Judge Slams Courtroom Door as Sorrell Libel Case Heats Up

20 March 2007

LONDON: Britain's slavering tabloid pack was denied headline heaven on Monday as judge, Mr Justice Eady, declared court thirteen at London's High Court closed to public and press during evidence given by WPP Italia's chief operating officer Daniela Weber.

Weber, who gave evidence by video-link from Milan, was pictured with WPP Group ceo Sir Martin Sorrell (pictured) in a "grossly offensive" image circulated via email by the defendants in the case - former WPP executives Marco Benatti and Marco Tinelli.

Weber's evidence (and perhaps modesty) was protected from prying hacks by blue curtains drawn across the court's windows to prevent the video screen being viewed from outside.

Benatti, one-time 'country manager' of WPP's Italian operations, and his righthand man Tinelli, are defending charges of invasion of privacy and libelling Sorrell in a series of blogs that portrayed the ad supremo as a mafia don.

Back in the public domain, Danilo Tani, WPP Italia's chief financial officer, gave evidence on the fourth day of the ratings-topping free attraction. He told the court how senior management relations within WPPI declined in the year prior to Benatti's firing.

He said that Benatti and Weber - colleagues for over twenty years - started to have "heated conversations" in the autumn of 2005 as she opposed his calls for an increased projects budget.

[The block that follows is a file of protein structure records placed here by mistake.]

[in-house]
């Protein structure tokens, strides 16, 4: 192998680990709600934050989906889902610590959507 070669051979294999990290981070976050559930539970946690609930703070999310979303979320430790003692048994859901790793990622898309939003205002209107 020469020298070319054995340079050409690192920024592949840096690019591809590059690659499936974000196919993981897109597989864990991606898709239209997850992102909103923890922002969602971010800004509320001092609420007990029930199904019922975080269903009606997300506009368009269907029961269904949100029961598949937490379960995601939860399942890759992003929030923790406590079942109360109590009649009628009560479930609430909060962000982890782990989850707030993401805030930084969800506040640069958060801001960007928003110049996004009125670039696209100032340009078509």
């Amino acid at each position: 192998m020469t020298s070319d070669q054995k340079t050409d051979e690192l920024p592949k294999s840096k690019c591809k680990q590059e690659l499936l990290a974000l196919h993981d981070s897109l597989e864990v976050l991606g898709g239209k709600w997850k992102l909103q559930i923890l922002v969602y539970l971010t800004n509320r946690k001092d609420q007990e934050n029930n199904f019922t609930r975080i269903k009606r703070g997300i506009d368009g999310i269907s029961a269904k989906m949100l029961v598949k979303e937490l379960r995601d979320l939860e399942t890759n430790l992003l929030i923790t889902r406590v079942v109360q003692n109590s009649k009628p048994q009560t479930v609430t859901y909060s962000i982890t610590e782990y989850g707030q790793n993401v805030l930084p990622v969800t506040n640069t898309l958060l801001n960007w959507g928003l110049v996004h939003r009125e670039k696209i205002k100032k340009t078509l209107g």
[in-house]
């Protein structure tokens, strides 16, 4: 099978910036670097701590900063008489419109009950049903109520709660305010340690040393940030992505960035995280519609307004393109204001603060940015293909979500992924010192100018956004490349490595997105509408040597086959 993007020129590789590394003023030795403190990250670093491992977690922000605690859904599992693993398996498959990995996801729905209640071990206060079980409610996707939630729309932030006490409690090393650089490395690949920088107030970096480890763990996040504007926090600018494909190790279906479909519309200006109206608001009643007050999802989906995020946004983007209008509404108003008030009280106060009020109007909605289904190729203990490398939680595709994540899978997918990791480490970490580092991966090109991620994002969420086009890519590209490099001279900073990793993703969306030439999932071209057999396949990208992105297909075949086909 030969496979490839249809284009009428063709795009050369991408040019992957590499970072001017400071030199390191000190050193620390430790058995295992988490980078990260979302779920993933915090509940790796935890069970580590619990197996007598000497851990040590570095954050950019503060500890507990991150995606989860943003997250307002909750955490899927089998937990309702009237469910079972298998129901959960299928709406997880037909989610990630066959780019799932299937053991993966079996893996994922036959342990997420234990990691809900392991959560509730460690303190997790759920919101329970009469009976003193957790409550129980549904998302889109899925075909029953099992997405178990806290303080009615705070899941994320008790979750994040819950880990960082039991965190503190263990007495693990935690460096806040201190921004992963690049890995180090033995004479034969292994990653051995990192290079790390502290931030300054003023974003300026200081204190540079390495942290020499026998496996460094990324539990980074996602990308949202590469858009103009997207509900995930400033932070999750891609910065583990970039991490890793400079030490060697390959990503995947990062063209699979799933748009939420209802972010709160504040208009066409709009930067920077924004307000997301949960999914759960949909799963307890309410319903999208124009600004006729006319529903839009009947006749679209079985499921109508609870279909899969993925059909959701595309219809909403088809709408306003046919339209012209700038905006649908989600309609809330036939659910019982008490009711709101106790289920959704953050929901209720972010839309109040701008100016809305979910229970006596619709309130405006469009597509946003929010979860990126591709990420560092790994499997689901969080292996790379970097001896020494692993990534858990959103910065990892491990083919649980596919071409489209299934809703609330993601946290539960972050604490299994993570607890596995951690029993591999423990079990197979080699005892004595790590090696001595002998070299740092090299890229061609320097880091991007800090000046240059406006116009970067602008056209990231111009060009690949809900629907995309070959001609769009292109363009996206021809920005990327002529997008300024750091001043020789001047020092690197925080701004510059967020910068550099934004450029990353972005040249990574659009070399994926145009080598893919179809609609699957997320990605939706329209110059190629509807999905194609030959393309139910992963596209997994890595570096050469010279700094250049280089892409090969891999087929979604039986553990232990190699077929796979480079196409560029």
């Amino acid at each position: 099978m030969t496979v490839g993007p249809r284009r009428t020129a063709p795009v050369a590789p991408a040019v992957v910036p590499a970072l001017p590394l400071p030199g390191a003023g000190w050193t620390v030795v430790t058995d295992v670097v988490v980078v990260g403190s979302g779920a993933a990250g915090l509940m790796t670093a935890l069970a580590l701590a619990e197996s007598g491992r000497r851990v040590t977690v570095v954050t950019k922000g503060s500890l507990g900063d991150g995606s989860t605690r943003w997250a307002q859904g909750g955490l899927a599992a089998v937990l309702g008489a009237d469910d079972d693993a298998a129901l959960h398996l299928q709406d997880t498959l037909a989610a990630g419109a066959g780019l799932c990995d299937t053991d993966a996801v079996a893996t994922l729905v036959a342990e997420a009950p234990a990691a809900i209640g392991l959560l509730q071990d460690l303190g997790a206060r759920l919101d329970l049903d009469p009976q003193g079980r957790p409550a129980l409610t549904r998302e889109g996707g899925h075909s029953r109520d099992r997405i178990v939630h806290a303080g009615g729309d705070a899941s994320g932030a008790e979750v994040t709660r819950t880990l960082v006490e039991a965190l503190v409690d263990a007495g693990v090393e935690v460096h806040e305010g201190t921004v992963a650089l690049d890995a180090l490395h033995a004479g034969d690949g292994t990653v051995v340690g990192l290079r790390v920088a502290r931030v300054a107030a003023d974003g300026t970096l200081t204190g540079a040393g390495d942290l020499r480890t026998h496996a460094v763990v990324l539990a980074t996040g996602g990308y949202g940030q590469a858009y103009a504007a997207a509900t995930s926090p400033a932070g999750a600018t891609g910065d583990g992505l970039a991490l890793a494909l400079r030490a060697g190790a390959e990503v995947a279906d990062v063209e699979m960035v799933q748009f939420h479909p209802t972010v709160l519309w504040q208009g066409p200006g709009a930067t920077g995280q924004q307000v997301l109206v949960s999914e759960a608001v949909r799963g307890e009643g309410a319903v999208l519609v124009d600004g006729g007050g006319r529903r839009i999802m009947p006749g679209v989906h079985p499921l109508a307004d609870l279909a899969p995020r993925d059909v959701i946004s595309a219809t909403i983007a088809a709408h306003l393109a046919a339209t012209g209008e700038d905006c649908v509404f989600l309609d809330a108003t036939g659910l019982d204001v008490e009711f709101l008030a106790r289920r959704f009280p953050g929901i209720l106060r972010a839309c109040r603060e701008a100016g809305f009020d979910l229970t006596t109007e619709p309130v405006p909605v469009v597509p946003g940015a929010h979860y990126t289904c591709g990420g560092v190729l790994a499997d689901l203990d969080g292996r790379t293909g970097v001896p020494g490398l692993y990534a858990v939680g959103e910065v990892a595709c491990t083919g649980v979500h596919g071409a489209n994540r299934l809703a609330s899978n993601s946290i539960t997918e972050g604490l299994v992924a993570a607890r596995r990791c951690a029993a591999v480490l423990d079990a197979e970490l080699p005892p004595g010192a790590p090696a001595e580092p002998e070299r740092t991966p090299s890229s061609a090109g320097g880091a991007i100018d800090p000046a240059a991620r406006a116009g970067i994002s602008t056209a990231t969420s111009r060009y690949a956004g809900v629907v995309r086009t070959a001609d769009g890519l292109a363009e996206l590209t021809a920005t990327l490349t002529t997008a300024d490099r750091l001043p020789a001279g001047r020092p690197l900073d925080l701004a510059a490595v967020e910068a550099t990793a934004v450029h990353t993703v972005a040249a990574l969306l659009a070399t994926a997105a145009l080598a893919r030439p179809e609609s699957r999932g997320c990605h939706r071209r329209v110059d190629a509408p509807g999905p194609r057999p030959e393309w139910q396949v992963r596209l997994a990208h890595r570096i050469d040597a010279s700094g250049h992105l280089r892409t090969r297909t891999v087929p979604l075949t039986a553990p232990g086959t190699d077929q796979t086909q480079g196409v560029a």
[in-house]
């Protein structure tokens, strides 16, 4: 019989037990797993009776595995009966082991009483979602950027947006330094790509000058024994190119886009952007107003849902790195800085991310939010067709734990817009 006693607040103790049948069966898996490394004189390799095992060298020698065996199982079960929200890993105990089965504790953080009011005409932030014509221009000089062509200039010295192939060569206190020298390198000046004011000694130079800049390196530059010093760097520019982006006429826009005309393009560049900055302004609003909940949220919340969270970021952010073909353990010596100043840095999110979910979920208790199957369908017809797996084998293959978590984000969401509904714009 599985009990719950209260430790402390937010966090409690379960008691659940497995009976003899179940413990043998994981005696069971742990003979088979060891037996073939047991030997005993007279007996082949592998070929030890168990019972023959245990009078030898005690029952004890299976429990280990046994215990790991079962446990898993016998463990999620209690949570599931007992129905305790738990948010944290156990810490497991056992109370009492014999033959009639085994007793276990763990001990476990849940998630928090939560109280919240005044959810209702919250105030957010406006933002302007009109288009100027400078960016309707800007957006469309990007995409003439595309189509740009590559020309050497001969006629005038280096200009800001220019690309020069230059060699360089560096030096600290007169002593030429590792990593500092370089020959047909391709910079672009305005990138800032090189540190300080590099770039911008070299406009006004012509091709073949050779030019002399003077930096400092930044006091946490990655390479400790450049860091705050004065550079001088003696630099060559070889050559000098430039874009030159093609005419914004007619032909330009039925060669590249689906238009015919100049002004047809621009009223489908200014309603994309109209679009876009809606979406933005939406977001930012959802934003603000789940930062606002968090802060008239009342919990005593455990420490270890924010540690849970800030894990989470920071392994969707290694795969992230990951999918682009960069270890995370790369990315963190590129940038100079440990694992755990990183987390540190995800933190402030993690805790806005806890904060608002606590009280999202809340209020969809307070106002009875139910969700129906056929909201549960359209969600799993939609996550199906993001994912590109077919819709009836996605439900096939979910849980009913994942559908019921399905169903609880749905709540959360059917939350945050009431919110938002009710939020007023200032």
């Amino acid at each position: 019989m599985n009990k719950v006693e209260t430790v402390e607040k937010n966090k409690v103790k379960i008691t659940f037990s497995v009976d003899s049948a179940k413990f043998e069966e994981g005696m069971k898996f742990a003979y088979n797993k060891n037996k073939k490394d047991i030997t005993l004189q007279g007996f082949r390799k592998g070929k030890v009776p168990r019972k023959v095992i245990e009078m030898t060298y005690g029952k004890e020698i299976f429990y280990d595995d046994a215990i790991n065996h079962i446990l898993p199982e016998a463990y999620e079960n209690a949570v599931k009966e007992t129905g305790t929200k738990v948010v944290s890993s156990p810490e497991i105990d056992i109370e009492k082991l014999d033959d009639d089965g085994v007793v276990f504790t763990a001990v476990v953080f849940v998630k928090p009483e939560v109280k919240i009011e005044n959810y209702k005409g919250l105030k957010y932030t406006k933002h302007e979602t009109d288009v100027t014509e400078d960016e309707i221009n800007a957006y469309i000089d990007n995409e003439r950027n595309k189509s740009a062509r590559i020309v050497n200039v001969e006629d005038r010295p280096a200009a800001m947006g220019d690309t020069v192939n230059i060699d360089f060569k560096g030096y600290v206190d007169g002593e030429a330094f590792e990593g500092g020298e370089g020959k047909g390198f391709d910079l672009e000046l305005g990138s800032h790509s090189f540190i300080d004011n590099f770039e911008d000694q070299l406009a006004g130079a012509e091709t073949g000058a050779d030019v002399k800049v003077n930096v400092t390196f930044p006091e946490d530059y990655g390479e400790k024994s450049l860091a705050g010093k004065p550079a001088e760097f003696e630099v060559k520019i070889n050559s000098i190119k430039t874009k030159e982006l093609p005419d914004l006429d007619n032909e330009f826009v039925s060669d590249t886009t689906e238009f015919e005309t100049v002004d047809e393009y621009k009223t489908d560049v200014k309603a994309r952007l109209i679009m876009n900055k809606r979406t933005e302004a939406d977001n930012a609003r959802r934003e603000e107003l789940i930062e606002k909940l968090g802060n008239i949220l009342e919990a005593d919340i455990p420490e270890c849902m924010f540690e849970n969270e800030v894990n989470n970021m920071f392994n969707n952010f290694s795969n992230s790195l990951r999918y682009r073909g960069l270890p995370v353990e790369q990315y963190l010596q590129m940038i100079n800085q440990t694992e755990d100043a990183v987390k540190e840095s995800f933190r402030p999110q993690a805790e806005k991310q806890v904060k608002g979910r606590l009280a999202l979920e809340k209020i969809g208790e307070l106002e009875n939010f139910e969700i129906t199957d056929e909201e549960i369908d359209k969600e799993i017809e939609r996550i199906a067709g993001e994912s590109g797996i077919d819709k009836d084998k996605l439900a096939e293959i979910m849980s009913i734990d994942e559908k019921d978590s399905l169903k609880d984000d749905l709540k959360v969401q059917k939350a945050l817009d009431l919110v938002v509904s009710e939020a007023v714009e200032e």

Tani spoke of Benatti's frustration with the financial constraints imposed by Weber. "He told me that he could not continue like this because he felt that Ms Weber was thwarting him on everything.

"I told him my own view that she was simply not happy to support extravagant or inappropriate projects, not opposed to him personally. He said he was convinced that she needed to be moved.

"He also said he thought his business relationship with Sir Martin had been destroyed by Ms Weber, but he did not know why."

Under cross-examination, Tani refuted suggestions that Weber's personal relationship with Sir Martin had played a part in the problems at WPP. He (Tani) had known of the relationship since late 2004, after being informed privately by Weber.

He added: "It is also untrue to suggest, as the defendants do, that Ms Weber behaved differently or badly with WPP Italy employees as a result of her relationship with Sir Martin.

"I certainly did not find this to be the case. The fact that she was having a relationship with Sir Martin did not change the way in which she treated WPP Italy employees, including me."

The court learned that the Sorrell-Weber relationship is no longer in situ. Meantime, the hottest ticket in town continues its run.

Data sourced from MediaGuardian.co.uk; additional content by WARC staff